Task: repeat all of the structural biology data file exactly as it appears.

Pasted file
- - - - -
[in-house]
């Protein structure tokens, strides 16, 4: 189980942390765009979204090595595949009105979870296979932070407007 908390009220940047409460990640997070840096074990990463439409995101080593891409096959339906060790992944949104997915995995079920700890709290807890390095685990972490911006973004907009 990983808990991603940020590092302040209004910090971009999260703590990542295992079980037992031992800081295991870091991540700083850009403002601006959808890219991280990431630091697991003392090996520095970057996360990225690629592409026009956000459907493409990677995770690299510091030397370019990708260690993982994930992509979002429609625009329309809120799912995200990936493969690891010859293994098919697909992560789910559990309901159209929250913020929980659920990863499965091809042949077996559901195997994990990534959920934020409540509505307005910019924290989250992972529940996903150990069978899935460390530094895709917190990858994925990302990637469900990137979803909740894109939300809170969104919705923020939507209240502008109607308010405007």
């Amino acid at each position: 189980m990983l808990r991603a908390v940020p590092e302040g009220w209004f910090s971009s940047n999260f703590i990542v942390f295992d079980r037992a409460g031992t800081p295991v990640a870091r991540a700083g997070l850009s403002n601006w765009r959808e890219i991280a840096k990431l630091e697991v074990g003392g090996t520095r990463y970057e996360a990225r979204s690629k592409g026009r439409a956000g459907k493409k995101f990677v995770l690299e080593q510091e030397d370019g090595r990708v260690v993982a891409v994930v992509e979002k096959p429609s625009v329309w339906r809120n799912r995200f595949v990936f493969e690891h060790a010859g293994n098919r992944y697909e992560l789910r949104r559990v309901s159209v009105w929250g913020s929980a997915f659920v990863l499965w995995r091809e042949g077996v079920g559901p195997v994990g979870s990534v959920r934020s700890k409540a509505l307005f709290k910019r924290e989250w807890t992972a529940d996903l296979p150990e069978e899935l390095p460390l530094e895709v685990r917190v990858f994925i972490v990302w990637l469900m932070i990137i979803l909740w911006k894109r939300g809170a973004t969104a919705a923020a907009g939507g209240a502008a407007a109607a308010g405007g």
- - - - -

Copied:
[in-house]
């Protein structure tokens, strides 16, 4: 189980942390765009979204090595595949009105979870296979932070407007 908390009220940047409460990640997070840096074990990463439409995101080593891409096959339906060790992944949104997915995995079920700890709290807890390095685990972490911006973004907009 990983808990991603940020590092302040209004910090971009999260703590990542295992079980037992031992800081295991870091991540700083850009403002601006959808890219991280990431630091697991003392090996520095970057996360990225690629592409026009956000459907493409990677995770690299510091030397370019990708260690993982994930992509979002429609625009329309809120799912995200990936493969690891010859293994098919697909992560789910559990309901159209929250913020929980659920990863499965091809042949077996559901195997994990990534959920934020409540509505307005910019924290989250992972529940996903150990069978899935460390530094895709917190990858994925990302990637469900990137979803909740894109939300809170969104919705923020939507209240502008109607308010405007």
């Amino acid at each position: 189980m990983l808990r991603a908390v940020p590092e302040g009220w209004f910090s971009s940047n999260f703590i990542v942390f295992d079980r037992a409460g031992t800081p295991v990640a870091r991540a700083g997070l850009s403002n601006w765009r959808e890219i991280a840096k990431l630091e697991v074990g003392g090996t520095r990463y970057e996360a990225r979204s690629k592409g026009r439409a956000g459907k493409k995101f990677v995770l690299e080593q510091e030397d370019g090595r990708v260690v993982a891409v994930v992509e979002k096959p429609s625009v329309w339906r809120n799912r995200f595949v990936f493969e690891h060790a010859g293994n098919r992944y697909e992560l789910r949104r559990v309901s159209v009105w929250g913020s929980a997915f659920v990863l499965w995995r091809e042949g077996v079920g559901p195997v994990g979870s990534v959920r934020s700890k409540a509505l307005f709290k910019r924290e989250w807890t992972a529940d996903l296979p150990e069978e899935l390095p460390l530094e895709v685990r917190v990858f994925i972490v990302w990637l469900m932070i990137i979803l909740w911006k894109r939300g809170a973004t969104a919705a923020a907009g939507g209240a502008a407007a109607a308010g405007g």